There’s no doubt New Year’s Eve is a time for celebration but we shouldn’t use that as an excuse to let common sense falter.
Firstly, don’t drink and drive, plan ahead to ensure you have a sober driver. Jan. 1 has the highest percent of deaths related to alcohol, according to Insurance Institute for Highway Safety data. Between 2007 and 2011, alcohol accounted for 42 percent of all traffic deaths during the holiday.
Believing a cup of coffee (or two) can sober you up enough to drive is a widely accepted and seriously dangerous myth to rely on. Many people believe that coffee sobers you up in that the caffeine will speed up alcohol’s metabolism. As a result, many think it is helpful to drink a quick cup of coffee before hitting the road. However, this is a MYTH. Coffee may help you wake up a bit, but will not sober you up. The only cure for being drunk is time. If you need to get home and don’t have time to wait, get a ride from a sober driver or call a cab. You don’t want to risk getting into an accident and hurting yourself, or someone else.
On top of the dangerous roads after celebrating, New Year’s Day is the second most active holiday for car thefts. If you must leave your car somewhere overnight, be sure it’s locked and try to pick it up as early as possible the next day. This is another instance where planning ahead can save you from loads of trouble.
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Are you hosting the party this year? Champagne is nearly synonymous with ringing in the New Year but the bubbly drink poses a few risks as well. You can avoid eye injuries, and broken windows, if you follow the advice of the American Academy of Ophthalmology and remember the number 45. Chill your champagne to at least 45°F, as this will make the cork less likely to pop out unexpectedly, and you should hold the bottle at a 45-degree angle, pointing it away from yourself and others. Then, after removing the wire hood, place a towel over the top of the bottle and grasp the cork. With the bottle in one hand, slowly twist the cork, applying gentle upward pressure. When you feel the cork about to pop out, reverse pressure to a slight downward tilt. If all goes well, you’ll have a cork in one hand, a full bottle in the other, and no injuries in sight.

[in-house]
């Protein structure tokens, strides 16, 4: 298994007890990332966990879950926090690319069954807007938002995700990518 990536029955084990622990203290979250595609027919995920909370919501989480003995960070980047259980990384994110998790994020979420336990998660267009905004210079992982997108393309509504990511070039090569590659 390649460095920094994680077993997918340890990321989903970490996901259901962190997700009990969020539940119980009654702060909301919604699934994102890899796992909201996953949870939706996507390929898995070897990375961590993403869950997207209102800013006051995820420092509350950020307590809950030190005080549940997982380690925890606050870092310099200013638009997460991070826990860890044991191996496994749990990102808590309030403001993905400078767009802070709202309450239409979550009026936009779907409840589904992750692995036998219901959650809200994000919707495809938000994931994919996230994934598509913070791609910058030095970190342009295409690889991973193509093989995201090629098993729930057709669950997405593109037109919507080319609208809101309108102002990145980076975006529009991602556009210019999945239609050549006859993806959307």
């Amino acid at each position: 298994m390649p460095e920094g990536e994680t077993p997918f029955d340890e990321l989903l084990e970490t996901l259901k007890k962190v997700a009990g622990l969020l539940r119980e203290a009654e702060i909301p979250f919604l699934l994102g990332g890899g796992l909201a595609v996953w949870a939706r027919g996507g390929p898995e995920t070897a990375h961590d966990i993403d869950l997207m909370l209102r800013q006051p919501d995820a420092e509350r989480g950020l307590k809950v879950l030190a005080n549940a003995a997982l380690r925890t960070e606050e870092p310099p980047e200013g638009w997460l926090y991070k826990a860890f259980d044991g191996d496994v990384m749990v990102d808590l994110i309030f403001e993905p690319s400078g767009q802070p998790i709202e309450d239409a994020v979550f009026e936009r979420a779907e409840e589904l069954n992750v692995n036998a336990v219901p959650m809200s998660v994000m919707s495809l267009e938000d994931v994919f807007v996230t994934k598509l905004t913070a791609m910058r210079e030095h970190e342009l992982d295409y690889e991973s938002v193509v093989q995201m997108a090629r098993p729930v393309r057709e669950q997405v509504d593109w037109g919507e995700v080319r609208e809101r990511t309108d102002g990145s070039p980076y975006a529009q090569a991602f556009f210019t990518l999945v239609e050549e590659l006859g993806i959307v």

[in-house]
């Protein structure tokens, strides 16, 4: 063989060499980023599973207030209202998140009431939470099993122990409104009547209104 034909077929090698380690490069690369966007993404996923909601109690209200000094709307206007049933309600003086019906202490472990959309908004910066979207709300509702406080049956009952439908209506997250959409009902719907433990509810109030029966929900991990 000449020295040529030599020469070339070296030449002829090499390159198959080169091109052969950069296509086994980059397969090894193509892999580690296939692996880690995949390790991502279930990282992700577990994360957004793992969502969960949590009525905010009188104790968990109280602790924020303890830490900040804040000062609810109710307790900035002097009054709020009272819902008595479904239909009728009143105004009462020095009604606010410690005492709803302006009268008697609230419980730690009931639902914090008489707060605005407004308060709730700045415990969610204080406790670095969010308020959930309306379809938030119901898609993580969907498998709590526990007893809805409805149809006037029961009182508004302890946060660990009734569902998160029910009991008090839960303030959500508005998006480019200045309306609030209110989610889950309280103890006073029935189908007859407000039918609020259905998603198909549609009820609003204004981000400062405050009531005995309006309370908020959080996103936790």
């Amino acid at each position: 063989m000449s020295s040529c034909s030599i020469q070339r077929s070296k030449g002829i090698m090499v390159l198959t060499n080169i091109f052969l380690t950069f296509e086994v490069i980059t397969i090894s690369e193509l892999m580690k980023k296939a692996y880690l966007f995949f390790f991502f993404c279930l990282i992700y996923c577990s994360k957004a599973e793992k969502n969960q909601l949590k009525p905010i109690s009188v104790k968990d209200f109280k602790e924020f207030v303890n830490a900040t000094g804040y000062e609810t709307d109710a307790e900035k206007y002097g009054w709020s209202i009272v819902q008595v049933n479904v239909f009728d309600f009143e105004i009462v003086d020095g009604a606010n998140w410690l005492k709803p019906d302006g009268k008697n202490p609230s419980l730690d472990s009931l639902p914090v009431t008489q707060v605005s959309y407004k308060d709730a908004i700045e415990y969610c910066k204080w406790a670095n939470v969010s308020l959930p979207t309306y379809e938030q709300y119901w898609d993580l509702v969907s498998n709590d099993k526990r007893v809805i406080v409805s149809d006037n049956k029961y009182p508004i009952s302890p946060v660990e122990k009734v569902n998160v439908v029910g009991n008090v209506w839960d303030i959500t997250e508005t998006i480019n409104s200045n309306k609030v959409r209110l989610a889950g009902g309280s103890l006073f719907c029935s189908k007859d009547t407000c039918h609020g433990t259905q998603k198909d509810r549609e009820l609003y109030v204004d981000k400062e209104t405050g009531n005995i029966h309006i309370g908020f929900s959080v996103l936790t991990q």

Be extra careful with Fireworks: If you are letting off fireworks in a residential area, be sure to practice proper safety precautions when using them. Let off fireworks in a field or other open area where homes and power lines are out of sight. Have a fire extinguisher nearby and never try to re-light a firework that did not go off when first lit. Always have an adult present when using any type of firework.
Pets are often scared by sudden loud noises which can cause them to run away. Keep your pets inside or away from fireworks. Be sure your fence, gate latches and pet area are secure before New Year’s Eve to ensure your pets can’t get out.
With these tips and your loved ones by your side you’re sure to have an unforgettable New Year’s Eve!
Happy New Year from all of us at McCoy, Hiestand & Smith!
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